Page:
Ion Recombination Correction Factors (P ion ) for Varian TrueBeam High Dose Rate Therapy Beams Stephen F. Kry*, Richard Popple†, Andrea Molineu*, David S. Followill* *The University of Texas M. D. Anderson Cancer Center, Houston, TX †The University of Alabama at Birmingham, Birmingham, AL.
Ion Recombination Correction Factors (Pion) for Varian TrueBeam High Dose Rate Therapy Beams Stephen F. Kry*, Richard Popple†, Andrea Molineu*, David S. Followill*
*The University of Texas M. D. Anderson Cancer Center, Houston, TX †The University of Alabama at Birmingham, Birmingham, AL
Measured Pion values for FF and FFF photon and electron beams are shown in Tables 1-4.
Measured values of Pion were highly consistent over multiple machines. Pion varied with depth (because of differences in dose per pulse); the depth dependence could require correction when high accuracy is needed. Pion also varied with ion chamber (because of different chamber designs).
Consistent with the increased dose per pulse, Pion was higher for FFF beams than for flattening filter beams. However, for all beams, measurement locations, and chambers examined, Pion never exceeded 1.018.
Additionally, Pion was always within 0.3% of the recombination calculated from the Jaffé plots (Figure 1), and was usually within 0.1-0.2%. This implies that the 2-voltage technique is accurately describing the recombination in the ion chamber.
Ion recombination is approximately corrected for in the Task-Group-51 protocol by Pion, which is calculated by a two-voltage measurement technique:
This measurement approach may be a poor estimate of the true recombination, particularly if Pion is large (greater than 1.05). This may occur in cases with a high instantaneous dose rate, i.e., a high dose per pulse for modern linacs.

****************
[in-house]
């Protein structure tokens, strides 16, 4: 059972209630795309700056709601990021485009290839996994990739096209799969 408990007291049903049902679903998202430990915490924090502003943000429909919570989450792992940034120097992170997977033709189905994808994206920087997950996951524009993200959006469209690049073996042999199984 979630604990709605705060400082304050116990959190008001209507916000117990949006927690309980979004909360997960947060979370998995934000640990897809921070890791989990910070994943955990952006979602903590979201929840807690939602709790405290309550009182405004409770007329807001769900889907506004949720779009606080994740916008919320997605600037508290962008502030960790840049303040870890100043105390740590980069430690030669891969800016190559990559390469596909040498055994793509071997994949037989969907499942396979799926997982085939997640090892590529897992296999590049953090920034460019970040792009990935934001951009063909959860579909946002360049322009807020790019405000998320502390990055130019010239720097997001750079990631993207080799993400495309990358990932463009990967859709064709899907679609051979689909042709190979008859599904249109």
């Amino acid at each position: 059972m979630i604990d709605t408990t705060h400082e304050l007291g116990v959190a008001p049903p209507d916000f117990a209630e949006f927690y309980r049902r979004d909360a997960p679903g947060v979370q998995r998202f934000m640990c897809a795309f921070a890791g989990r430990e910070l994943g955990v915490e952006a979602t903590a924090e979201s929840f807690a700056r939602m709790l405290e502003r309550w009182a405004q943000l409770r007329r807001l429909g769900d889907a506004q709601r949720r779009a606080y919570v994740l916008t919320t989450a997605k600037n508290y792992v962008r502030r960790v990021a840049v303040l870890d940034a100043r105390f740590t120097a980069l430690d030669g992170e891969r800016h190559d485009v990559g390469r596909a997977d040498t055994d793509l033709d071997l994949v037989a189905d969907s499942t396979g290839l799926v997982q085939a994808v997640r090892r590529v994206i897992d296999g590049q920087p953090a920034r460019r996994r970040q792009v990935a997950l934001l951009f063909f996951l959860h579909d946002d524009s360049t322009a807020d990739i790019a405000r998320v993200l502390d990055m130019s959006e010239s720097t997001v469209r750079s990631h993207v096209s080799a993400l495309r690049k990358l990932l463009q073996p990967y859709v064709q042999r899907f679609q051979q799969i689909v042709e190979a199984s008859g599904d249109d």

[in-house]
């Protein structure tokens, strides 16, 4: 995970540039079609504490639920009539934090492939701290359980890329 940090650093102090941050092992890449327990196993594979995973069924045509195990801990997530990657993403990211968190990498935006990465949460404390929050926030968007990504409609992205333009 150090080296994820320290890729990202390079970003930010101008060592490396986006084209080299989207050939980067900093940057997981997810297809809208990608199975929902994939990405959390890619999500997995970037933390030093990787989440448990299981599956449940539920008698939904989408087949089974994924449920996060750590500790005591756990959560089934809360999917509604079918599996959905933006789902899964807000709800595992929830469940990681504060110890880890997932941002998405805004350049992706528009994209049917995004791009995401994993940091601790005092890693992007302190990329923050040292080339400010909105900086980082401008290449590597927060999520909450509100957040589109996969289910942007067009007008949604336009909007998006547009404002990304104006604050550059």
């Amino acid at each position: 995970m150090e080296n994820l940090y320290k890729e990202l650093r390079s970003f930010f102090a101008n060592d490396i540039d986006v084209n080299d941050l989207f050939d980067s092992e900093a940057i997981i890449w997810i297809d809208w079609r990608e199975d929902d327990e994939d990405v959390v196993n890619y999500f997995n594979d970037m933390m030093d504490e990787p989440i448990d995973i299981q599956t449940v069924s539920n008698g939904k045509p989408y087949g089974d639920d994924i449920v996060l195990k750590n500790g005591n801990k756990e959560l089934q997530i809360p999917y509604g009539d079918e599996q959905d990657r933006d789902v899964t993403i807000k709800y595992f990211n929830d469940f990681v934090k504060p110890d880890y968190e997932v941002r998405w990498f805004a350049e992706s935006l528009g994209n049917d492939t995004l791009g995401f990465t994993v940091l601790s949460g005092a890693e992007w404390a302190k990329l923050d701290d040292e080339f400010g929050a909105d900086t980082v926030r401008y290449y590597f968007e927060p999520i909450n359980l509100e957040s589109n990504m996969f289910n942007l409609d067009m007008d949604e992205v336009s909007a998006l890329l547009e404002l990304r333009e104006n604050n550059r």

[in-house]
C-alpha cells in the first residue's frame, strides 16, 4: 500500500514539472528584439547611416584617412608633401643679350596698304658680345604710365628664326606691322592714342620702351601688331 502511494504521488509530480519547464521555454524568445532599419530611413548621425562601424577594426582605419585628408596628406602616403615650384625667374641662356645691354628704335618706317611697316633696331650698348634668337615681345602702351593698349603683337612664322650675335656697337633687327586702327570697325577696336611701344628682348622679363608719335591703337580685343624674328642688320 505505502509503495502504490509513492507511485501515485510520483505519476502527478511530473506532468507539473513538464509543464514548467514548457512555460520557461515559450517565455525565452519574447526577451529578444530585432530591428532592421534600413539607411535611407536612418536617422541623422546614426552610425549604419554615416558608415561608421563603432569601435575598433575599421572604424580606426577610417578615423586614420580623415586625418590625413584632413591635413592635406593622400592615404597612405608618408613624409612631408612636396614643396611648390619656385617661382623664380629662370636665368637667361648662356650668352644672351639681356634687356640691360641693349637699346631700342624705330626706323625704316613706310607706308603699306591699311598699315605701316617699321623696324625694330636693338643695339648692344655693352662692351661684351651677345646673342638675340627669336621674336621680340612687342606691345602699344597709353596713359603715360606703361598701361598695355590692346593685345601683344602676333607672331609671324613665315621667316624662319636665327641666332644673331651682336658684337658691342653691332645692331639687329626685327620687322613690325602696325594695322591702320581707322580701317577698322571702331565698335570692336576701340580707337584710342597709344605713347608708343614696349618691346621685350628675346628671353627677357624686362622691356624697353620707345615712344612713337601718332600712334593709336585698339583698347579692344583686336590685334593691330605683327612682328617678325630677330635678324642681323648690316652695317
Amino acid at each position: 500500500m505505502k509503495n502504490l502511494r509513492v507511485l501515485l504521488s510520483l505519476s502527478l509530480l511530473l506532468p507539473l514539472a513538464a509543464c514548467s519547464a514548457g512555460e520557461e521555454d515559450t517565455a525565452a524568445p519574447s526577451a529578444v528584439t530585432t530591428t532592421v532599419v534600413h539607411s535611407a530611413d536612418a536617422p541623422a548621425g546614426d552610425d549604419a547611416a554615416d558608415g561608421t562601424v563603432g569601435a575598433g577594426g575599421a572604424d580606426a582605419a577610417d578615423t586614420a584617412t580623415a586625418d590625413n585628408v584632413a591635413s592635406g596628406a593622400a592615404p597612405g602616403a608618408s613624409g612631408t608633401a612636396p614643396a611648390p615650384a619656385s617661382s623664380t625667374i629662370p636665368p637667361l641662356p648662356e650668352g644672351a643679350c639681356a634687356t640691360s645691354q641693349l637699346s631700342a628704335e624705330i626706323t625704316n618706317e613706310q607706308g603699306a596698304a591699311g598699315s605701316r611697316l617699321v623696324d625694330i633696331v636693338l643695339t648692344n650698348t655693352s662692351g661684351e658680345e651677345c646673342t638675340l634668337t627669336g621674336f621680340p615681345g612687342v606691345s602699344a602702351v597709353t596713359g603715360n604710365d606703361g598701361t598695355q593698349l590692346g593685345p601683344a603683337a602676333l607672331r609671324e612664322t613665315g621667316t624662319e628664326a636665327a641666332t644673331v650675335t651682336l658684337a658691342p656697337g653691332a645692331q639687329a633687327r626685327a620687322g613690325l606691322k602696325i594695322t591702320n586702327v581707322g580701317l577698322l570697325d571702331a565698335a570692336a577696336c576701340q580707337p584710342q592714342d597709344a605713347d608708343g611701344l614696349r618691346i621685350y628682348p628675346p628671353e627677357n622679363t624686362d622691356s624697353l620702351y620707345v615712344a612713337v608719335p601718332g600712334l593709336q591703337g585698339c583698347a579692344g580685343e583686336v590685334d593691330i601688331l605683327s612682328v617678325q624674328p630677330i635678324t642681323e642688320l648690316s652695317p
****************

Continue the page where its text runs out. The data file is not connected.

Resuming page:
Concern exists that flattening filter free (FFF) beams, which have a much higher dose per pulse than traditional beams, may render the two-voltage measurement technique inappropriate for accurate ion chamber dose measurement.
Therefore, in this study we measured Pion for traditional flattened beams as well as high-dose-rate FFF beams with a variety of Farmer-type chambers to determine if the existing two-voltage method is appropriate for FFF beams.
TABLE 3. Measured Pion values at 300 V for FFF beams at a depth of 10 cm in water and at dmax with three ion chambers.
TABLE 4. Measured Pion values at 300 V for high-dose-rate (1000 MU/min) electron beams at two depths in water using an Exradin A-12 chamber.
TABLE 1. Pion values (at 300 V) for conventional flattened photon beams of different energies measured on several Varian 21 EX accelerators. The mean Pion and the maximum and minimum of the measurements are shown. Measurements were taken at a depth of 10 cm with an Exradin A-12 chamber.
Figure 1. The inverse of the collected charge versus the inverse of the applied voltage for the 6 MV FFF beam and the 10 MV FFF beam for three ion chambers examined in this study (PTW, Exradin, and NEL). A linear best-fit line through the data is included for each series.
While Ion recombination is higher in high dose-per pulse FFF photon beams, ion recombination can nevertheless be adequately accounted for using the traditional 2-voltage technique for determining Pion.
TABLE 2. Measured Pion values (at 300 V) for conventional electron beams at dref in water measured on several accelerators with an Exradin A-12 chamber.
Work supported by PHS grant CA10953 awarded by NCI, DHHS